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Venture Capitalism and Medicine: A match made in heaven? Or someplace Hotter?

Venture Capitalists

First, what is a venture capitalist?

A venture capitalist (VC) is an investor who provides capital (money), to companies in exchange for an equity stake in that company. This funding could be used to fund a start-up or to support a small company that wants to expand. A VC could be an individual (sometimes called an Angel Investor) or it could be a firm. If they work for a firm, then the firm’s money is used. The money that is invested is referred to as Venture Capital and is a type of private equity. Private equity refers to shares and debts of a private company; which is a company that is not listed on a stock exchange.

If you have ever watched “Shark Tank” you have seen venture capitalism in action.

A new business owner comes to the show hoping to raise money. The “sharks” offer money in exchange for a stake in the company. Typically, the “shark” or VC helps the new company in the short term. They invest the money, help the business grow to a point that it reaches the size that is of interest to a corporation or institutional public-equity markets, and then exit the company. VC recoup their investment when the company is either purchased by another or through an IPO (initial public offering); meaning the new company is now listed on a stock exchange.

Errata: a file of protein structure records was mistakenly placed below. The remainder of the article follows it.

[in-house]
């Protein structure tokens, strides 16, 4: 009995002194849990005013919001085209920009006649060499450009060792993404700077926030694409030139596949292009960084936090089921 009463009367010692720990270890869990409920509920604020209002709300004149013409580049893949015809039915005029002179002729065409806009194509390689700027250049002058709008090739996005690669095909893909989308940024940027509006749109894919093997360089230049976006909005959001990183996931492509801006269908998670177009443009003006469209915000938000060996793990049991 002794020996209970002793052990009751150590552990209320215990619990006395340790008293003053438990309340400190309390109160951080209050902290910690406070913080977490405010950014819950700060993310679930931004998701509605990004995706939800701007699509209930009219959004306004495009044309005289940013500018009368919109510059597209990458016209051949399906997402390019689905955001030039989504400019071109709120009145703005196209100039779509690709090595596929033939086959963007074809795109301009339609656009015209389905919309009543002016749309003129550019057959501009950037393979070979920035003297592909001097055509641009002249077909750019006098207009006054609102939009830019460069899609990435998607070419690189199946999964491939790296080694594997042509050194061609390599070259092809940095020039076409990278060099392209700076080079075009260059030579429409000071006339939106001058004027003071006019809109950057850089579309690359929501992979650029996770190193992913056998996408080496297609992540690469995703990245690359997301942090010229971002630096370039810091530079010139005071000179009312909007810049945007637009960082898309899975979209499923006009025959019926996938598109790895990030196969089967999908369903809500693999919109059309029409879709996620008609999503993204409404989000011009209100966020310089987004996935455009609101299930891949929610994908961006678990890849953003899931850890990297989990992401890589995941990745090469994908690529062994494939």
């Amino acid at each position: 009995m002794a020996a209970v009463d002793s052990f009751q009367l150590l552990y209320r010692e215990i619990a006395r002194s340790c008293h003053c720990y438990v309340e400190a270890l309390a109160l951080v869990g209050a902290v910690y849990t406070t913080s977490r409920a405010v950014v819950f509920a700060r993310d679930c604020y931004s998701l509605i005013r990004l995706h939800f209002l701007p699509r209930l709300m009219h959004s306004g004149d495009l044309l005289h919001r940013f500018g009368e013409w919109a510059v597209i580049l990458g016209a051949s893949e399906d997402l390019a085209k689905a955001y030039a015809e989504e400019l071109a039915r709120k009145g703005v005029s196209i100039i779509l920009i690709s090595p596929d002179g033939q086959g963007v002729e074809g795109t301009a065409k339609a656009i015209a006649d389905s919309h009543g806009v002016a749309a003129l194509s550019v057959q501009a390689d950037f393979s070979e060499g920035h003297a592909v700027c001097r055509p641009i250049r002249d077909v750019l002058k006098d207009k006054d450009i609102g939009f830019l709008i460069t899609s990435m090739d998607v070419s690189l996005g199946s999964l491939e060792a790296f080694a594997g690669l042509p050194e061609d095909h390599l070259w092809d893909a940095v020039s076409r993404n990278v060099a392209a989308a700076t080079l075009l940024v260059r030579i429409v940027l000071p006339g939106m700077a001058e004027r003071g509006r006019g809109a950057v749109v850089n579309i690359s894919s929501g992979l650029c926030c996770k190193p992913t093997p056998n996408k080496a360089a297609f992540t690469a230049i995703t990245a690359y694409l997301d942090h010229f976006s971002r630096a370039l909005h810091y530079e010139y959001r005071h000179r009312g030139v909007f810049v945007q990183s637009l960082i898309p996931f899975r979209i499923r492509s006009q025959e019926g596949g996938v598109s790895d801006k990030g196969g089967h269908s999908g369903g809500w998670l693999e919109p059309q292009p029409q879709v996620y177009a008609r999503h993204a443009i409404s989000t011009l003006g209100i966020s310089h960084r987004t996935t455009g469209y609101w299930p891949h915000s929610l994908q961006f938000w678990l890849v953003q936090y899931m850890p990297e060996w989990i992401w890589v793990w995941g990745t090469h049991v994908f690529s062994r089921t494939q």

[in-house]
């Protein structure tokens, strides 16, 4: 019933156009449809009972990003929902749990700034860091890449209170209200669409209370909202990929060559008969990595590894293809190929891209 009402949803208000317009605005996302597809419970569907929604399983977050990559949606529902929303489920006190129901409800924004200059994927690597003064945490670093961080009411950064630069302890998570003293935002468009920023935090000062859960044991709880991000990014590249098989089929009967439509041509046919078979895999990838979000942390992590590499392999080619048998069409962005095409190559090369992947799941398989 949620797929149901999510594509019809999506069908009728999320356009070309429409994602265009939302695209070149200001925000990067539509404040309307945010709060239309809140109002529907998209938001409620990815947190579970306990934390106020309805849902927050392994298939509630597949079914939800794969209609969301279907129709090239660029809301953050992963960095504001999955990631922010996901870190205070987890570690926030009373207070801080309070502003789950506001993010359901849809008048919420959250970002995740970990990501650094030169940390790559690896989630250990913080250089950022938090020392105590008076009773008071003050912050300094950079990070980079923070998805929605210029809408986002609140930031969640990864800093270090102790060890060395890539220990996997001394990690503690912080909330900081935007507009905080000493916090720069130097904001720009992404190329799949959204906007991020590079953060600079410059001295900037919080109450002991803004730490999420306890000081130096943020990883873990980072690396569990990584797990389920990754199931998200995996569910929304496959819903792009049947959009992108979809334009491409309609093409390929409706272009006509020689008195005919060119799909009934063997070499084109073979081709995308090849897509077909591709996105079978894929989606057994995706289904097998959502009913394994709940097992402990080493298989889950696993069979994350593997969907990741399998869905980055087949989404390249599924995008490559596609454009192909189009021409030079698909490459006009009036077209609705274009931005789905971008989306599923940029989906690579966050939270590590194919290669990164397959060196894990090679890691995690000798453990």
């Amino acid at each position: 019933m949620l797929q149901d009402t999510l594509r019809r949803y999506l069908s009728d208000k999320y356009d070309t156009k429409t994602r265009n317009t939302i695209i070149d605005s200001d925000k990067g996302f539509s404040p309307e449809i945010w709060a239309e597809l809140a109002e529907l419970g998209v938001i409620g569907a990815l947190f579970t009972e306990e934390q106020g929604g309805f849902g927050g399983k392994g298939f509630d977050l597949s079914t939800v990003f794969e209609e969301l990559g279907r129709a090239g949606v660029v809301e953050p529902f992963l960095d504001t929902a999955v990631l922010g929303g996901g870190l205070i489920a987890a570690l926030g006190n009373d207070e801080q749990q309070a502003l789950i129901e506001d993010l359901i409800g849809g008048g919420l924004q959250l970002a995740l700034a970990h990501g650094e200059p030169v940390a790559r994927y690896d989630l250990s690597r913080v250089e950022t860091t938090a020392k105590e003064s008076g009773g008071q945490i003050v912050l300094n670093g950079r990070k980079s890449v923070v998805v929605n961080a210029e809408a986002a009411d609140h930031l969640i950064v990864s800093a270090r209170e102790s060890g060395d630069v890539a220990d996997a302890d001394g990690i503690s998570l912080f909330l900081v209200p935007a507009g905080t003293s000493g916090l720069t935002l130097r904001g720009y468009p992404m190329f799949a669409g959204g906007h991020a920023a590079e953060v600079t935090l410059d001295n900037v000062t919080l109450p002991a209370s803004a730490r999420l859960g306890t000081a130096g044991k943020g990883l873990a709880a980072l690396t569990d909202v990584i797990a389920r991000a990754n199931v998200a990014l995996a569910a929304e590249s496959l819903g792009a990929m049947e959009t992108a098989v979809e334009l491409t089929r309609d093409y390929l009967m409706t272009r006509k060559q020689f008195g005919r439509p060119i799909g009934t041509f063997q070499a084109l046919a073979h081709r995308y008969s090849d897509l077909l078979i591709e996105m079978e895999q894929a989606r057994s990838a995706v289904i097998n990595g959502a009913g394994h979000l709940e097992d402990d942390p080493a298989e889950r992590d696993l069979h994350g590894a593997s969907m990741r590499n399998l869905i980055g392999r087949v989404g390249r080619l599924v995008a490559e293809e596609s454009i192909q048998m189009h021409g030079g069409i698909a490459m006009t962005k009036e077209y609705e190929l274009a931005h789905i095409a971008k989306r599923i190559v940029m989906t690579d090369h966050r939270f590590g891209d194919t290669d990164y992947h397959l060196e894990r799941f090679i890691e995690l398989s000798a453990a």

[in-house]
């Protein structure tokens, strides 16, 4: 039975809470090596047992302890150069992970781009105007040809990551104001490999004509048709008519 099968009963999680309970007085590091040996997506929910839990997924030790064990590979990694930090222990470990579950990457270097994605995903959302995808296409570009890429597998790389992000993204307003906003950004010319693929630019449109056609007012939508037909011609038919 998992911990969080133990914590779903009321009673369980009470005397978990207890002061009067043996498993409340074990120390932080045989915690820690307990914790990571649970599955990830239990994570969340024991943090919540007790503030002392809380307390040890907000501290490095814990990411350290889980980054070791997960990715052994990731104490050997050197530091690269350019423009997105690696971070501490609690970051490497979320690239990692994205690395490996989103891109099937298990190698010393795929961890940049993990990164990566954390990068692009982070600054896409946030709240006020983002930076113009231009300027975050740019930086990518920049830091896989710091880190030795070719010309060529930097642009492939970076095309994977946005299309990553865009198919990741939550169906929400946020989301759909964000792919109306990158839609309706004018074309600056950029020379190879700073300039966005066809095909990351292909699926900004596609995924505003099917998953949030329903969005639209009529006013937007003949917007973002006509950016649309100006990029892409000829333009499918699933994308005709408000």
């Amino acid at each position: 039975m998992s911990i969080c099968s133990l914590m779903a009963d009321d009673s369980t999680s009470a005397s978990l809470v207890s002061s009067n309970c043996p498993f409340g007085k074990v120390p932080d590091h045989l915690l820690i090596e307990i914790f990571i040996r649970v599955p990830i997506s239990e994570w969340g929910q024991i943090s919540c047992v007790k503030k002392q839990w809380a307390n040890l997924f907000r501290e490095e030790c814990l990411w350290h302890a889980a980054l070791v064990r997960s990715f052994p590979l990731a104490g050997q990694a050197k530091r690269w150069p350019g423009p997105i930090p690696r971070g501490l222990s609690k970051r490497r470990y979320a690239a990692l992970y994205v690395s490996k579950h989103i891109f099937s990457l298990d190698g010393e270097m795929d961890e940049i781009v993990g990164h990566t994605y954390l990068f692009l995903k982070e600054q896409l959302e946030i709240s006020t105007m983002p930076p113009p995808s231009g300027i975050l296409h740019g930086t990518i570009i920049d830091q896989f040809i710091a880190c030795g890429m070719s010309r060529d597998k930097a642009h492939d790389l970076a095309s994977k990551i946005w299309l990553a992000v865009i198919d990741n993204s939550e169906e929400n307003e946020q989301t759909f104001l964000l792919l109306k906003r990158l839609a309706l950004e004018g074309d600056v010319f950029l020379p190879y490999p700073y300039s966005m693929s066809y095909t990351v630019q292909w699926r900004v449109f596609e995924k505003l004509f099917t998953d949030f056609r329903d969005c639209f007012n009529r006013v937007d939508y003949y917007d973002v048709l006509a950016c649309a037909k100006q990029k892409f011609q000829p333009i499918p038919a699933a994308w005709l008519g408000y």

Over the past decade or so, VC investment in companies in the healthcare field has increased.

Because investment in medicine is no longer exclusively born from providers within the delivery system, and increasingly from innovators outside it, patients and policymakers need to pay attention. Between 2010 and 2017, the value of an investment in digital health increased by over 800 percent! This growth far exceeds the growth of venture capital funding (166 percent) as well as growth in healthcare spending (34 percent).

There are likely three reasons for this exponential growth:

1. Doctors need to be able to monitor patients, and challenges with patient compliance have driven the need for digital technologies to deliver care.
2. More care is being provided outside of a hospital setting and by an increasing number of specialists. This drives the need for better patient-provider as well as provider-provider communication.
3. Changes in insurance and payment models that encourage cost control have created incentives to substitute high-cost services with low-cost, higher-value services.

Herein lies the concern of patients, providers, and policy-makers.

Angel investors are giving their money to a company in the hope that it will thrive and he or she will get their money back with interest. A VC firm is investing the money of that firm and also wants to see a return on its investment; it also has stockholders and shareholders who want to see that same return. This change in ownership creates a new operating reality. The previous central tenet of healthcare-do what is best for the patient- now has a competing imperative: do what is best for the investors and/or shareholders.